It’s the next morning and Keane, followed by David Wellington, walks through the cemetery to where her son is buried. She takes the wreath David was carrying and places it by the headstone, where there’s also a small American flag planted in the ground. Everyone gives her her space while she bows her head before the stone for a long moment. Then, as if she’s come to some decision, she stands up quickly, tears in her eyes.

Back at the White House, Wellington comes to the Oval Office to find people setting up for a televised address—but no Keane. They say she “changed her mind” (we don’t know what this means until later) and Wellington immediately panics. He finds Keane getting her makeup done in the residence. It turns out she was supposed to be doing this in front of a live audience but she’s decided to do it in the Oval Office instead. She claims she’s listening to Beau Bridges and that’s why she wants to speak directly to the people. Wellington protests that that doesn’t match the speech, and Keane just says she’s going to wing it. Wellington is not pleased about this, and it’s obvious from the Law of TV Tropes that Keane is planning something radical that she doesn’t want him to know about.

Yevgeny arrives in Carrie’s cell and tells her her time’s up. Fortified by her belief that she’s prevailed on Aleksandr, she repeats her “no” and defiantly tells him, “Tough shit.” He tells her Aleksandr’s been promoted, and brings Aleksandr in to force Carrie to congratulate him. Finally he reveals that the pill was sugar. Carrie tears up, but her answer is still a defiant, “Fuck you.” He and Aleksandr leave her alone in her cell, trying not to cry.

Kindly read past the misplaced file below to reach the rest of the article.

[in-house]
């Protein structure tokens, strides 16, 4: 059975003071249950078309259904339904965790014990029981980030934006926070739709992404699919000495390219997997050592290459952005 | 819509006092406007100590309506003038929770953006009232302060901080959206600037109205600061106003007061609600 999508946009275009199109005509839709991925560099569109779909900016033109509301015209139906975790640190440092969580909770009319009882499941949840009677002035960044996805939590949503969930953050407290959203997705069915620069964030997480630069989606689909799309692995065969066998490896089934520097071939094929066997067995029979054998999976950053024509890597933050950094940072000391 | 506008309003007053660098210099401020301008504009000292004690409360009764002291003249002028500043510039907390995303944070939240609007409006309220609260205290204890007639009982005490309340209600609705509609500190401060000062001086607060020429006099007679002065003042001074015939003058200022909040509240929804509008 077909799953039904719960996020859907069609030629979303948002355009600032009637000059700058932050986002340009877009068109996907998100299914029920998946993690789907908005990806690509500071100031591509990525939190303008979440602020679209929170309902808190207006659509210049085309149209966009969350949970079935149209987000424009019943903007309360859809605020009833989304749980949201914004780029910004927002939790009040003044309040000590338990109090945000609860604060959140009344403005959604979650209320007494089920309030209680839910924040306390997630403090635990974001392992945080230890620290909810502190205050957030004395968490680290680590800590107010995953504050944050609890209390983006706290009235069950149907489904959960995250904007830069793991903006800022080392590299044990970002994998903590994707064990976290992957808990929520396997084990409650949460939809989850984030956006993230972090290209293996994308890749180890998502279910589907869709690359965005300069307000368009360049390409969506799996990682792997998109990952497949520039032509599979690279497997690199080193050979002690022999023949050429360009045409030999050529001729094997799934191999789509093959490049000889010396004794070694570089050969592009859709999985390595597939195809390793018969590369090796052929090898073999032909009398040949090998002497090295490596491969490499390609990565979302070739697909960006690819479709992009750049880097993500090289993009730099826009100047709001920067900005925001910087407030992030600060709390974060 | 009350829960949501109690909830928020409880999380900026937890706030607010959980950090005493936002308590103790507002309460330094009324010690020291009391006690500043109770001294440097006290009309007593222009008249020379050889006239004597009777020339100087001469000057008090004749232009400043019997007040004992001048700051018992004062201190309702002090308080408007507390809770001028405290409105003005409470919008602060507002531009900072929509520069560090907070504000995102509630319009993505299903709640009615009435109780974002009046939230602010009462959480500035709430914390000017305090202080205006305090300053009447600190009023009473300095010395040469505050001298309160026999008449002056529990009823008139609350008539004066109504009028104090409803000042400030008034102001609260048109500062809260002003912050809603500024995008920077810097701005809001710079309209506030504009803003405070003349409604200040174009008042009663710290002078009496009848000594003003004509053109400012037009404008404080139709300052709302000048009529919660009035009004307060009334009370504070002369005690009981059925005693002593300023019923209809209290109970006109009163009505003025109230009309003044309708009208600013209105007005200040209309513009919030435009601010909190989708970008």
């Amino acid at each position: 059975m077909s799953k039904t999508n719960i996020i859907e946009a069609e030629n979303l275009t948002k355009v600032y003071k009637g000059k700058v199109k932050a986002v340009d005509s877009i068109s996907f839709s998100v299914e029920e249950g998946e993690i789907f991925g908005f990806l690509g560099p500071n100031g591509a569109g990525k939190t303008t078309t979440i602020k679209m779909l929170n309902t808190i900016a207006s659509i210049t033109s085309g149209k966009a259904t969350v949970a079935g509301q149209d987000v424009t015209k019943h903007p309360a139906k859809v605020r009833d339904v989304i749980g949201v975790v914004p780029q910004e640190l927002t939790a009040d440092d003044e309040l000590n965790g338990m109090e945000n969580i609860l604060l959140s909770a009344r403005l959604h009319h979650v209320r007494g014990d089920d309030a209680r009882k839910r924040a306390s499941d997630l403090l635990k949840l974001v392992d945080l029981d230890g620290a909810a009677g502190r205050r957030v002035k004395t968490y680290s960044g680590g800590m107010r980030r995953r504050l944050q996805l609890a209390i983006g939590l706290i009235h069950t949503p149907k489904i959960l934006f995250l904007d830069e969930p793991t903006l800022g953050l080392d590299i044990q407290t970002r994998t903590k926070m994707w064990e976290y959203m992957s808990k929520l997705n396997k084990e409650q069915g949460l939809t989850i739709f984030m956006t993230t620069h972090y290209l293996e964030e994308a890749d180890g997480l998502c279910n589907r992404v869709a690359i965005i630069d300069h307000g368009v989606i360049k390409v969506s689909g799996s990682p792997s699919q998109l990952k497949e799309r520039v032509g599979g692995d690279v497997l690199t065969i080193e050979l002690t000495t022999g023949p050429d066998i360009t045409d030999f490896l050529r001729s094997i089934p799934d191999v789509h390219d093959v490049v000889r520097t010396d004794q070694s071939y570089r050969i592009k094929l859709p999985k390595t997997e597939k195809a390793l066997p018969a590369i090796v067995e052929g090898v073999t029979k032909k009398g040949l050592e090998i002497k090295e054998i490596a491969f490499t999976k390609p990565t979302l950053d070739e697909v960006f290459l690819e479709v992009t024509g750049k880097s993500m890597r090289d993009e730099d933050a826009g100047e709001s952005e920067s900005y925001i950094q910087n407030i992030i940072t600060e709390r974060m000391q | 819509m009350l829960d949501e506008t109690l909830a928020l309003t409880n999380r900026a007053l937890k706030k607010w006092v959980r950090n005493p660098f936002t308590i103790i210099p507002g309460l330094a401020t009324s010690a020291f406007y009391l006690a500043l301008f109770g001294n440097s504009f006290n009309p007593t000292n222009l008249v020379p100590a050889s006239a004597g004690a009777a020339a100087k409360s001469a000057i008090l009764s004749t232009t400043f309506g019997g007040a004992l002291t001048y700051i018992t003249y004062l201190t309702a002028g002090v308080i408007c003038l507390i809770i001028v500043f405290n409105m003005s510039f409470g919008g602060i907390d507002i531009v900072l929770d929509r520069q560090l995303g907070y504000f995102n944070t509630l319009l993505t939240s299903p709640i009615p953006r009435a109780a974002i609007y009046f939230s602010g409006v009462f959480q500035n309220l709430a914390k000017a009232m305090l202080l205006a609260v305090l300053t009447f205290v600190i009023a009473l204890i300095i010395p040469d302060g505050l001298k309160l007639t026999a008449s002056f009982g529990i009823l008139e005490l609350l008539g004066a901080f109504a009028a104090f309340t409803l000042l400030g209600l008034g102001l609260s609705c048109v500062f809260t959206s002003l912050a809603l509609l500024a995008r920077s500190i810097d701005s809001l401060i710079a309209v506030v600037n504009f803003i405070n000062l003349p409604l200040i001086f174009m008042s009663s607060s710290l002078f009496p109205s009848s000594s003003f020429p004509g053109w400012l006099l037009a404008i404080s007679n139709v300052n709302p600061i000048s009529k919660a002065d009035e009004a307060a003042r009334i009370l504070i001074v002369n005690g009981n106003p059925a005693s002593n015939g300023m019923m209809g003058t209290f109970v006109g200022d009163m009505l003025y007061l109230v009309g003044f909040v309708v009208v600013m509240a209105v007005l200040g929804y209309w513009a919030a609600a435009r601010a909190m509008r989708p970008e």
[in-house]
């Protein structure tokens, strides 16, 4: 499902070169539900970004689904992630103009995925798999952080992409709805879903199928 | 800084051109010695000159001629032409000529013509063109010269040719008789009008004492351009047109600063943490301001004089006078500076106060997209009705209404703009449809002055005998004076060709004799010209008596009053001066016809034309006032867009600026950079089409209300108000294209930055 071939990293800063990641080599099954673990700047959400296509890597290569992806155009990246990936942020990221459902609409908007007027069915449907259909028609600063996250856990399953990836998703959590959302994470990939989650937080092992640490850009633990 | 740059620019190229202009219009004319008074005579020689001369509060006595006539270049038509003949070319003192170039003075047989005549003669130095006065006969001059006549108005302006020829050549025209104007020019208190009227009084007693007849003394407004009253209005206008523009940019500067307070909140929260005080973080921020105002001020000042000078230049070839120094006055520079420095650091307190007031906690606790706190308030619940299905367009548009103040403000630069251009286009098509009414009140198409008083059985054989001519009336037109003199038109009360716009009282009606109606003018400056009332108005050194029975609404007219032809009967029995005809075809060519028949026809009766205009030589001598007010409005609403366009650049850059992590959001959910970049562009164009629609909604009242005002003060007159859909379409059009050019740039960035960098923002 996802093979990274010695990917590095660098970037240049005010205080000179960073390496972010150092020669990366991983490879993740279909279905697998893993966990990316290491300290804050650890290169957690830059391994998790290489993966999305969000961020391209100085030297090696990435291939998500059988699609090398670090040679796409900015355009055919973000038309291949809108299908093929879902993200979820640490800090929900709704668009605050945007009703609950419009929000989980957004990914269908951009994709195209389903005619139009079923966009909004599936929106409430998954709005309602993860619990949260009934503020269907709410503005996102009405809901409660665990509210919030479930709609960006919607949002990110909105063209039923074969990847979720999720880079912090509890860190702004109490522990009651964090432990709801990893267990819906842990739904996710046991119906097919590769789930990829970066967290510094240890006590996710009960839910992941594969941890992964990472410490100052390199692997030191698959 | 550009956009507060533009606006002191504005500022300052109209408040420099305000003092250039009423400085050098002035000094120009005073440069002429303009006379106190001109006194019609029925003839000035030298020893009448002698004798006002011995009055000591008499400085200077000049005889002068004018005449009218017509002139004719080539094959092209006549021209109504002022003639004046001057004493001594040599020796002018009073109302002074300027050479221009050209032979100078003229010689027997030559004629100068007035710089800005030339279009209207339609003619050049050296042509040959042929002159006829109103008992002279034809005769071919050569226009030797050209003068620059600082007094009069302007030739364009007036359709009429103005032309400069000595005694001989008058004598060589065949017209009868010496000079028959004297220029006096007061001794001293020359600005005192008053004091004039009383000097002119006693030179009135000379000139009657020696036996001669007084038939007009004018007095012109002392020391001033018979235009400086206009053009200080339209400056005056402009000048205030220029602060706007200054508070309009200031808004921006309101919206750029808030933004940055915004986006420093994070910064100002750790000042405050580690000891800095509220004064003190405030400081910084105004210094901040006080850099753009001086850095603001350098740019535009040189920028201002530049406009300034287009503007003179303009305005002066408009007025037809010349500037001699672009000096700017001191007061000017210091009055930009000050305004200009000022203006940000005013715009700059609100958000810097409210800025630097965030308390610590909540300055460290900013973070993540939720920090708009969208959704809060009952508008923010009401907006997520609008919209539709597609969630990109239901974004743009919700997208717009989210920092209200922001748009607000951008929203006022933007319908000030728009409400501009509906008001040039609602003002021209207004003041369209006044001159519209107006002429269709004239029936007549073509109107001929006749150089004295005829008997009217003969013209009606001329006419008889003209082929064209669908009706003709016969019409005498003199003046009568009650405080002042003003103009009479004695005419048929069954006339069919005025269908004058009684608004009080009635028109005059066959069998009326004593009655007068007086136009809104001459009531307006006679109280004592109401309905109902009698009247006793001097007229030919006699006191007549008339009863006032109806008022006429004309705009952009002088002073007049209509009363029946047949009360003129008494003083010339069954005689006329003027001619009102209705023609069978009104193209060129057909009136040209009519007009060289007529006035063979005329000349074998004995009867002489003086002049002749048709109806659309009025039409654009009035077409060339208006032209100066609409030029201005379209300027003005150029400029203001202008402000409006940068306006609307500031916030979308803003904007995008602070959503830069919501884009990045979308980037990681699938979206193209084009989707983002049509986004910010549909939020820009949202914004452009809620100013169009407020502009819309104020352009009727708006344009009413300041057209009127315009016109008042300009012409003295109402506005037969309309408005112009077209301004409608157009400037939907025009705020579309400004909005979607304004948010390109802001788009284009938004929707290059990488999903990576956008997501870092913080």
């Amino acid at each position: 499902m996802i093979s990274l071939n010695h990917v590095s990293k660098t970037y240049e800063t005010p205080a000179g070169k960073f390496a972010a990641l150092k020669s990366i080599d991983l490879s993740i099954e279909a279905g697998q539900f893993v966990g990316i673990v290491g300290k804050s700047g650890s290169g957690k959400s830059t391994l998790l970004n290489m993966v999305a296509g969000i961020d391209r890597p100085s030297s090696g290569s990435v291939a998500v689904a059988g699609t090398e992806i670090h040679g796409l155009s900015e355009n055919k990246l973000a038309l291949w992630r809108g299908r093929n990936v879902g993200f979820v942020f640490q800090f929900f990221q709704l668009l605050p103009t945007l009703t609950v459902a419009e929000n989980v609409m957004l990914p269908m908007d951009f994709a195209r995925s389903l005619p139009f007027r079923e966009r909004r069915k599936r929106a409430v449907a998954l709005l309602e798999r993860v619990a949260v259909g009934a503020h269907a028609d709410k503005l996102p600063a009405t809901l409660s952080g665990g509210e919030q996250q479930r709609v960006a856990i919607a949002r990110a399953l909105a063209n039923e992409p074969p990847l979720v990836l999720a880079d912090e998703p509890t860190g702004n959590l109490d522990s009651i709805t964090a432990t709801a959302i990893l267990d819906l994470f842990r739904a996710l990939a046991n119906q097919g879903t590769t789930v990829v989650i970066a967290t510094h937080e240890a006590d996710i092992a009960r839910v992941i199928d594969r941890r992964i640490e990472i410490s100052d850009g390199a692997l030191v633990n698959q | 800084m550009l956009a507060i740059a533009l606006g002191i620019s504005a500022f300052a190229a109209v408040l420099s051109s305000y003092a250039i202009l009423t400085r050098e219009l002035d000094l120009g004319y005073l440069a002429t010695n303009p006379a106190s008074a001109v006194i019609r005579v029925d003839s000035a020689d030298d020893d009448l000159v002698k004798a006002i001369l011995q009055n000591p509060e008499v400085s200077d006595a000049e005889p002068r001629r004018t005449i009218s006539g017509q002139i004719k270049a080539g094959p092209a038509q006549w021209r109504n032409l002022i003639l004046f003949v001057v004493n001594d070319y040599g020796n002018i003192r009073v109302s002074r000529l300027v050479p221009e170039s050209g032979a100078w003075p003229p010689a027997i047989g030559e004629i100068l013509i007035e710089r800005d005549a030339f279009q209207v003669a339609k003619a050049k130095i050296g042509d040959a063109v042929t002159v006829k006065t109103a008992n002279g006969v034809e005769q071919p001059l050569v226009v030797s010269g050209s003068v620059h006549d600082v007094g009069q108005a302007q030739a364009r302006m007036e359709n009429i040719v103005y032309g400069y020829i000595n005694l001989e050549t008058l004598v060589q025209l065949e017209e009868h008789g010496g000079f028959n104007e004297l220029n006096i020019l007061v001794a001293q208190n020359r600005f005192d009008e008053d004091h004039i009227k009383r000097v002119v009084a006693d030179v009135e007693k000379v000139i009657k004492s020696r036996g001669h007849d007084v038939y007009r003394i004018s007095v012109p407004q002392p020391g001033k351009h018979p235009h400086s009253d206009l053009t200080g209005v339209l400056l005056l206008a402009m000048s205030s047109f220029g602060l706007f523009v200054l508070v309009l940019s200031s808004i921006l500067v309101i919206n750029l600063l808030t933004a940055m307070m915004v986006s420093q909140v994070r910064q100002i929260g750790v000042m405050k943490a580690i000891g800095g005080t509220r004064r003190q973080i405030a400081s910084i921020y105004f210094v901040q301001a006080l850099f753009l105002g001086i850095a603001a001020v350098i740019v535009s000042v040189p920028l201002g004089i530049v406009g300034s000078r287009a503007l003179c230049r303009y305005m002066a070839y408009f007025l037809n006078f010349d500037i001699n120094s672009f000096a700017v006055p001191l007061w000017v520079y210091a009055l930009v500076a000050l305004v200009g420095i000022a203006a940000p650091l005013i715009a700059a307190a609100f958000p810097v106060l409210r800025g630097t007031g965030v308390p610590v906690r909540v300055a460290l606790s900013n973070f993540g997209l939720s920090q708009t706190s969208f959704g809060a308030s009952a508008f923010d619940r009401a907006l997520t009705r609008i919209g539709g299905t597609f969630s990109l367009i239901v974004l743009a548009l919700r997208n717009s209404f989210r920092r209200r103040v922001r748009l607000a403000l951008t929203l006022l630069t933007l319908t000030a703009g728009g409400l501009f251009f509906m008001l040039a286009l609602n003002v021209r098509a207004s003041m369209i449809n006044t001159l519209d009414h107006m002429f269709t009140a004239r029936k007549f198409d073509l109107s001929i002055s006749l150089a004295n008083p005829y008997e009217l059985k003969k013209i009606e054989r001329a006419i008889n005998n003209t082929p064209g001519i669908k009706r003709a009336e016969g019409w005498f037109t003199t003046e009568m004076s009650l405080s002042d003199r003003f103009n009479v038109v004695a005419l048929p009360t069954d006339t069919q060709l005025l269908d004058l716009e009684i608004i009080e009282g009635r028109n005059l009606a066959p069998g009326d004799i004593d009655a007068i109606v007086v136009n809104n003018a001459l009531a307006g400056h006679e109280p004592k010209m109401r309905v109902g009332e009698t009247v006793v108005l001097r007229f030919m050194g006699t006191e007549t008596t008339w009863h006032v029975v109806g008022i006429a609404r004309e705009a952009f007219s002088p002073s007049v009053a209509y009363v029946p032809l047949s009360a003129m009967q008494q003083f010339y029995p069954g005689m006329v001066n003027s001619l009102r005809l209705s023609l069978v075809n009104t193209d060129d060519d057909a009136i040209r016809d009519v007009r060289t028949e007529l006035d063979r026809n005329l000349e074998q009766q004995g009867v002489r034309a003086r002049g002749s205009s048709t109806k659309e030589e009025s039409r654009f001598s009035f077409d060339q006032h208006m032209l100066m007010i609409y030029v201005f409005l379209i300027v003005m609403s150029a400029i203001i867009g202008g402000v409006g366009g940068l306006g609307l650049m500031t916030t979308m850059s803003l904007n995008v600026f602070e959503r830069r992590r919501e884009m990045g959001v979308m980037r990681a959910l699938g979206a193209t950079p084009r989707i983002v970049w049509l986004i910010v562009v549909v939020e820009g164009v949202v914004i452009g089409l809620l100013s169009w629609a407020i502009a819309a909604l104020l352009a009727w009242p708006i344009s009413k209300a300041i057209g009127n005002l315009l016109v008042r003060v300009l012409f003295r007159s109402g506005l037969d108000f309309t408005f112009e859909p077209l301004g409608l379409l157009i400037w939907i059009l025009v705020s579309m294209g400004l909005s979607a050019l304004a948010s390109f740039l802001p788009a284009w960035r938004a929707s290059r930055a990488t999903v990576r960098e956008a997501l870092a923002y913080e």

Over at the Oval Office, Keane starts her speech, with Beau Bridges and Wellington, among others, standing on the sidelines.

Keane basically says that she was going to talk about how Russia has waged a covert war on our country, but that what’s really changed is the fact that the country is an easy target because it’s “deeply divided.” (Oh my God, I’m so tired of this nonsense, by the way. Being deeply divided is not what makes us an easy target. People have always disagreed! Being a country full of borderline illiterates who can’t tell the difference between lies and the truth is the reason we’re easy targets.) She apologizes for using the power of her office to lash out at her enemies after the assassination attempt, which is good. But then (while we see people watching this speech from all over the world, including Yevgeny) she says the democracy is in trouble and “locked in an existential conflict over race and identity and culture.” She then says she’s spent the day talking to Beau Bridges, and that they agree something needs to be done. THEN she says she’s part of the problem because half the country believes she’s a liar, and people need a leader you can trust to save the democracy or something, so she’s resigning. She concludes by pleading to everyone to try to find common ground and to help the new President.